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 I've always planned to build a foam cutting device but when the time came I was short on time and too cheap to build a machine. This Instructable was created to help anyone looking for a super easy low tech method to make clean styrofoam cuts. Its much more effective than using a razor blade or hand saw and doesn't leave leave little foam bunnies all over the place. This method works especially well for making straight cuts and after gathering your items, you will literally be cutting styrofoam in less than 5 minutes. 

Materials you will need.
1 wire hanger
1 Propane torch 
1 lighter or other ignition device
1 pair of vise grip pliers
3 pieces of scrap 2 x 4 lumber


Step 1: Making the Cutter

Bend the curved neck of the hanger straight then attach your vise grip pliers to the end. Lying the hanger on the ground while clamping the vise grips onto the end will help make your cutting tool more uniformed. 

Alternatively you could create any shape with the wire hanger to fit your needs. Making a box shape would also work quite well. 

Step 2: Make Your Cutting Table, Marking and Aligning.

In an open area of your garage place your 2x4 lumber in a reverse C shape or just a C shape for the lefties. Adjust the top and bottom 2x4's to accommodate your foam pieces. The top and bottom pieces are your adjustable pieces while the piece on the right or left is called your fence. The fence will guide your hot wire making cuts straight. Your fence will need to be long enough to accommodate the size of the styrofoam you plan to cut. I personally didn't use the C shape because I didn't have to cut large pieces.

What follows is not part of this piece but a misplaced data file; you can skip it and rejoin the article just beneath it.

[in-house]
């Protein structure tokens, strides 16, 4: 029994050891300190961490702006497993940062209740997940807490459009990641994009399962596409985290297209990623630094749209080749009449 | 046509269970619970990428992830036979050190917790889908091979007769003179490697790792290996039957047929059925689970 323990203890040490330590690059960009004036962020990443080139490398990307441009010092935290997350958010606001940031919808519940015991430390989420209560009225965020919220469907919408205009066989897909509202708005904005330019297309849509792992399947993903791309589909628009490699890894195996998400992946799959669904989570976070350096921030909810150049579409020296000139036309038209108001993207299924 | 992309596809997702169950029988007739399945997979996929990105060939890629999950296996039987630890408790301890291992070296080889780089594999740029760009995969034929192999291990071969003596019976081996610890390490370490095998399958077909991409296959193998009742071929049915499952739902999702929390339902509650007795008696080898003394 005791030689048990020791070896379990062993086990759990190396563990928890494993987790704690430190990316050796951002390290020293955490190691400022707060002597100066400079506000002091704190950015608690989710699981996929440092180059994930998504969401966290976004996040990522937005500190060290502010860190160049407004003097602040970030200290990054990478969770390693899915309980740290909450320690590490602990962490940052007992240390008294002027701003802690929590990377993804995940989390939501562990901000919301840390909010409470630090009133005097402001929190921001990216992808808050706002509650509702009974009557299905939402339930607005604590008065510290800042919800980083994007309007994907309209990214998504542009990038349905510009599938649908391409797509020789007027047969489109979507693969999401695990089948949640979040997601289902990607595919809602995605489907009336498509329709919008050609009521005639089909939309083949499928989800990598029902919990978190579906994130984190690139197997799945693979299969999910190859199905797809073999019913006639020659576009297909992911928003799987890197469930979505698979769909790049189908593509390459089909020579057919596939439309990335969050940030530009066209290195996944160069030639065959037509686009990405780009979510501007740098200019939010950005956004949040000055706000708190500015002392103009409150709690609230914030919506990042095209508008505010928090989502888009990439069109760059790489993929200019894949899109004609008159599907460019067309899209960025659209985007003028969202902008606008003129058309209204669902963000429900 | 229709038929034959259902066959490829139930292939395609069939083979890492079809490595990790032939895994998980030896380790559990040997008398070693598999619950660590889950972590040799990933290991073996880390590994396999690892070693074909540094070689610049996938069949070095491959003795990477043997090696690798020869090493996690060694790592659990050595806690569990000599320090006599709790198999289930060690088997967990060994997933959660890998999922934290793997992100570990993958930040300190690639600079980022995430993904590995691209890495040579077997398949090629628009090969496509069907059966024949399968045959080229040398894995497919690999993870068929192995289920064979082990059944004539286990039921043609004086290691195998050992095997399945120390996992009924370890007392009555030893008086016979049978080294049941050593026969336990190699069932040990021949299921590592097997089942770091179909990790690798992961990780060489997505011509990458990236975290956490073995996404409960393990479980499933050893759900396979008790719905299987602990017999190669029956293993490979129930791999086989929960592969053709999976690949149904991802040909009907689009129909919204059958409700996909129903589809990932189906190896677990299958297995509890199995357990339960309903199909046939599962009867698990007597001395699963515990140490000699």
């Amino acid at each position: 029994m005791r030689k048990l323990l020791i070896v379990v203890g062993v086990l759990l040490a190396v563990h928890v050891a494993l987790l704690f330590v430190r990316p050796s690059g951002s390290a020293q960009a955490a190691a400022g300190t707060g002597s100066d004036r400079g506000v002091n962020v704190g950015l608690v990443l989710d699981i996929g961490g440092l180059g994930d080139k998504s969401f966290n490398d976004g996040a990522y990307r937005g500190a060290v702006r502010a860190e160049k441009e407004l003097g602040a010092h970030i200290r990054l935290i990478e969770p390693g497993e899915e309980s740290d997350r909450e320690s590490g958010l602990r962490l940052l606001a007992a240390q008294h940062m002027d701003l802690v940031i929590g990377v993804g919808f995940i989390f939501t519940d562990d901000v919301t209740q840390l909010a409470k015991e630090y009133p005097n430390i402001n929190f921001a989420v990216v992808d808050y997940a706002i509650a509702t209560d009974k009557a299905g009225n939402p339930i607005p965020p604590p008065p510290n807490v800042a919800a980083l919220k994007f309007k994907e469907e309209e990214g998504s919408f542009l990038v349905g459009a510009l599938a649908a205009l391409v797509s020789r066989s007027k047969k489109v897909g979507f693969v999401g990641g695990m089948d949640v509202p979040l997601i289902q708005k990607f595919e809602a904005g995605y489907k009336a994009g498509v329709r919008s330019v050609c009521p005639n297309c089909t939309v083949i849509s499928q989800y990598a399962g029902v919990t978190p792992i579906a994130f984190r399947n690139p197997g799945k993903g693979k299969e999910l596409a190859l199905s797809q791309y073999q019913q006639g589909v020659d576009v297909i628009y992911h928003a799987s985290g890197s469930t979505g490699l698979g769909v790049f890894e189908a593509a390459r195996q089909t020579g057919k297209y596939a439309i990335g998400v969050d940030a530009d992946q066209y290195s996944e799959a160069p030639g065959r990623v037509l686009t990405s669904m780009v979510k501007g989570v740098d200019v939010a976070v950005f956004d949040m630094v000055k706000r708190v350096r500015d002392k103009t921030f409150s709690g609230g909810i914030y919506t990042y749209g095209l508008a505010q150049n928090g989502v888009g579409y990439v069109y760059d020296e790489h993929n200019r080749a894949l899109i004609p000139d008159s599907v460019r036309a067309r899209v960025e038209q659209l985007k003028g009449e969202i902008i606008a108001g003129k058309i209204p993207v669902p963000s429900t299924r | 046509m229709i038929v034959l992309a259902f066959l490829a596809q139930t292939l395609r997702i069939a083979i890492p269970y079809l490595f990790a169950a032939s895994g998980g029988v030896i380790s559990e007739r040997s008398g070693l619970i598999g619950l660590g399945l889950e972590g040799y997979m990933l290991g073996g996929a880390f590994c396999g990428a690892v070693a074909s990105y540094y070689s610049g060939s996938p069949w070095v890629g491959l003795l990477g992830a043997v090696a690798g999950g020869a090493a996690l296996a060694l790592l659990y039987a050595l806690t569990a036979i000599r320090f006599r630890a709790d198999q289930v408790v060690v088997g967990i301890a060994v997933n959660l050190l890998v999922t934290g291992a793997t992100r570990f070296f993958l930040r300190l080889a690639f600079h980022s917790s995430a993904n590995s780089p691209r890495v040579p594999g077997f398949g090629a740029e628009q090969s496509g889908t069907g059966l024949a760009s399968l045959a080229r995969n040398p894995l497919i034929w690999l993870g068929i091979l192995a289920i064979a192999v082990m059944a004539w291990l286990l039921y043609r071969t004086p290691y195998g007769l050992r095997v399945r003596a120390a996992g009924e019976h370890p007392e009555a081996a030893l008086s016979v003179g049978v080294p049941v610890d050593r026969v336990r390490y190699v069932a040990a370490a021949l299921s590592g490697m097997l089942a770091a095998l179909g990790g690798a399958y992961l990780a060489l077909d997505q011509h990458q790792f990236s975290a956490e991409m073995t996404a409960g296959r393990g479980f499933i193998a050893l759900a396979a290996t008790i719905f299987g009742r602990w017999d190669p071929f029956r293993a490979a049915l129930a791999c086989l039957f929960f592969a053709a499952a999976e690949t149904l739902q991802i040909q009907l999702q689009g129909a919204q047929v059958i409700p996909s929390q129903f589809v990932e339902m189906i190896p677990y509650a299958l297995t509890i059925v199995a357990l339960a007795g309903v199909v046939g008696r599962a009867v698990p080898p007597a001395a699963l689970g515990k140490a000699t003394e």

Now mark or trace your foam where it needs to be cut and place it on your cutting table. Align the styrofoam flush to the bottom edge of the fence. Next align your cutting mark on the outer edge of the fence. 

Next step.


Step 3: Whoa There Pyro!

  Now take your propane torch and lighter and embrace the pyromaniac inside... but before you do that make sure you are working in an area that is free of flammable items, fumes and is well ventilated.

  Ignite your torch and place it within arms reach of your work area while pointing it away from yourself and your work pieces. Take your cutting tool and place it in the path of the flame. Aligning the wire parallel within the flame will help to heat a large area of the wire. Leave the cutting tool in the flame long enough for it to emit a red glow. Once the wire is glowing your ready to cut.
 
  Take your cutting tool and run it along the ground and the outer edge of the fence. Be sure to guide the rear part of the hanger into the cutting line. If not it may snag on the outside of the foam and stop your progress. If all goes well you should have achieved a nice straight line. Now your free to make as many cuts as you like but make sure your Momma/Wife/Girl friend doesn't catch you burnin her clothes hangers!

Last but not least, recycle your scraps. 

 


<p>Based on the instructions here, I did this. I was cutting 1&quot; styrofoam, 2 feet across.</p><p>I did not unbend the coat hanger, nor was there any need for vice grips. The hook part stayed quite cool. Also I did not use a wood piece as a guide (fence), instead I just scored the top to make a line which I followed. I admit the finished product was not a nice clean straight line but it was good enough for my purposes.</p><p>Maybe it was because of the size and thickness, but I could only go ~4 inches before having to reheat the wire. What worked for me was heating about half of the long part of the triangle and then using a sawing motion to bring freshly hot wire into play - that got me a lot farther per reheat.</p><p>Note on recycling - stryofoam is not recyclable in most jurisdictions.</p><p>Having previously use a hand saw and ending up with loads of styrofoam dust, this method is way better.</p>
Good one and very simple and low tech.
YaHoo! Now we're cookin'. Too easy. Thanks
Does this off-gas a lot? I always use an electric meat carving knife and it works well.
There is a slight amount of it when you are making your cuts. If you watch the video you can see a little bit of it. I would say there is more when you are reheating your wire and there is a bit of styrofoam left on it.

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